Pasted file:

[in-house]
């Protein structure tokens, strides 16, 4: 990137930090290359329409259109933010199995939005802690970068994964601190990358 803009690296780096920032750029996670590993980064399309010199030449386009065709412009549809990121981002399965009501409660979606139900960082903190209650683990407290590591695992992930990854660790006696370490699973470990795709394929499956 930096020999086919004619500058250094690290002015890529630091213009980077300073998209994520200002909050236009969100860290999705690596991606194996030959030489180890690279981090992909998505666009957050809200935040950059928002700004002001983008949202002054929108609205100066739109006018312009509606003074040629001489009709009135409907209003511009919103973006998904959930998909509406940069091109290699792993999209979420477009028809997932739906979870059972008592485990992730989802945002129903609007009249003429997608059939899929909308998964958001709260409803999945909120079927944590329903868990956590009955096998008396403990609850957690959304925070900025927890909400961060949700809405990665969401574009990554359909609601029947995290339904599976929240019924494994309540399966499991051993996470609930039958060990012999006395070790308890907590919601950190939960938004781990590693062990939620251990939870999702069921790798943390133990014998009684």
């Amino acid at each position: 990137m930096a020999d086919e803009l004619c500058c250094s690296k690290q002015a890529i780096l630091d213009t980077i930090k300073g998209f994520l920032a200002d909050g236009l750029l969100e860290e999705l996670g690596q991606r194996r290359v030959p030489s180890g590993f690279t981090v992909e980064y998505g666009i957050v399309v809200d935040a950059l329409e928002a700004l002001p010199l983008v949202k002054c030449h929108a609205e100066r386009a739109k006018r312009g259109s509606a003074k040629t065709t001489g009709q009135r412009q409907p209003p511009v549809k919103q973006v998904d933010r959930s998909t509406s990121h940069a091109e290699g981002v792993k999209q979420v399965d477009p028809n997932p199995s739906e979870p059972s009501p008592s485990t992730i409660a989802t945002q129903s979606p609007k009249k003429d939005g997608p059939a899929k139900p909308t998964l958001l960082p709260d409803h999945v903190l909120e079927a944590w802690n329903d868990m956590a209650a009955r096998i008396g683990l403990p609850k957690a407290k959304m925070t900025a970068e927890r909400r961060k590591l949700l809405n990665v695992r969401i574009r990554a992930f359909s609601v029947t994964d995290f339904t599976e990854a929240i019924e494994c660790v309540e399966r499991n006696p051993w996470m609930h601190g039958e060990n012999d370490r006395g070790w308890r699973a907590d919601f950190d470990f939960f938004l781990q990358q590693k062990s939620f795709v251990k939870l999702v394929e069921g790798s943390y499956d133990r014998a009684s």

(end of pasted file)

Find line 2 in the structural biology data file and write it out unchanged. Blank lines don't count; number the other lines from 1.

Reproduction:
């Protein structure tokens, strides 16, 4: 990137930090290359329409259109933010199995939005802690970068994964601190990358 803009690296780096920032750029996670590993980064399309010199030449386009065709412009549809990121981002399965009501409660979606139900960082903190209650683990407290590591695992992930990854660790006696370490699973470990795709394929499956 930096020999086919004619500058250094690290002015890529630091213009980077300073998209994520200002909050236009969100860290999705690596991606194996030959030489180890690279981090992909998505666009957050809200935040950059928002700004002001983008949202002054929108609205100066739109006018312009509606003074040629001489009709009135409907209003511009919103973006998904959930998909509406940069091109290699792993999209979420477009028809997932739906979870059972008592485990992730989802945002129903609007009249003429997608059939899929909308998964958001709260409803999945909120079927944590329903868990956590009955096998008396403990609850957690959304925070900025927890909400961060949700809405990665969401574009990554359909609601029947995290339904599976929240019924494994309540399966499991051993996470609930039958060990012999006395070790308890907590919601950190939960938004781990590693062990939620251990939870999702069921790798943390133990014998009684």